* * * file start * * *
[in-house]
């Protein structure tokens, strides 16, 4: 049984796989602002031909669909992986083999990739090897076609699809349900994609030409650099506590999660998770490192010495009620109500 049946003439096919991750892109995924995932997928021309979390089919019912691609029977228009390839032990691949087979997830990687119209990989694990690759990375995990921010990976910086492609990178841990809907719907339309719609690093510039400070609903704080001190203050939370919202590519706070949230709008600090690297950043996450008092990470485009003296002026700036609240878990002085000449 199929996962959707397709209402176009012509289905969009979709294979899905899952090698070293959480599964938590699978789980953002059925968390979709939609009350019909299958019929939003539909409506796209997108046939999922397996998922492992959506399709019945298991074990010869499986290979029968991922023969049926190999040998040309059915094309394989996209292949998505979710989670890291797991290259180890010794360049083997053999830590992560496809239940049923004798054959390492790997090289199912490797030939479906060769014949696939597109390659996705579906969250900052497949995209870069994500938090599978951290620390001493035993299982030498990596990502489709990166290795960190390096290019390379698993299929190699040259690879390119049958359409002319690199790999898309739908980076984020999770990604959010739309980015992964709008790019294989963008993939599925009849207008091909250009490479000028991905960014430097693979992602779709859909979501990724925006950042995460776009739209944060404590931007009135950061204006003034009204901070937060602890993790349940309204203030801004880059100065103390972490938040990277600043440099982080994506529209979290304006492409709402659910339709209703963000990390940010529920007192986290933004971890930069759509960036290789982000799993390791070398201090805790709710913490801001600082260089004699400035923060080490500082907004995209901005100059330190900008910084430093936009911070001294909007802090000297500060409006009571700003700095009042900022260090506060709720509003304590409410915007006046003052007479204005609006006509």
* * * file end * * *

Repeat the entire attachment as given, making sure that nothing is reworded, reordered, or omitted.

[in-house]
């Protein structure tokens, strides 16, 4: 049984796989602002031909669909992986083999990739090897076609699809349900994609030409650099506590999660998770490192010495009620109500 049946003439096919991750892109995924995932997928021309979390089919019912691609029977228009390839032990691949087979997830990687119209990989694990690759990375995990921010990976910086492609990178841990809907719907339309719609690093510039400070609903704080001190203050939370919202590519706070949230709008600090690297950043996450008092990470485009003296002026700036609240878990002085000449 199929996962959707397709209402176009012509289905969009979709294979899905899952090698070293959480599964938590699978789980953002059925968390979709939609009350019909299958019929939003539909409506796209997108046939999922397996998922492992959506399709019945298991074990010869499986290979029968991922023969049926190999040998040309059915094309394989996209292949998505979710989670890291797991290259180890010794360049083997053999830590992560496809239940049923004798054959390492790997090289199912490797030939479906060769014949696939597109390659996705579906969250900052497949995209870069994500938090599978951290620390001493035993299982030498990596990502489709990166290795960190390096290019390379698993299929190699040259690879390119049958359409002319690199790999898309739908980076984020999770990604959010739309980015992964709008790019294989963008993939599925009849207008091909250009490479000028991905960014430097693979992602779709859909979501990724925006950042995460776009739209944060404590931007009135950061204006003034009204901070937060602890993790349940309204203030801004880059100065103390972490938040990277600043440099982080994506529209979290304006492409709402659910339709209703963000990390940010529920007192986290933004971890930069759509960036290789982000799993390791070398201090805790709710913490801001600082260089004699400035923060080490500082907004995209901005100059330190900008910084430093936009911070001294909007802090000297500060409006009571700003700095009042900022260090506060709720509003304590409410915007006046003052007479204005609006006509």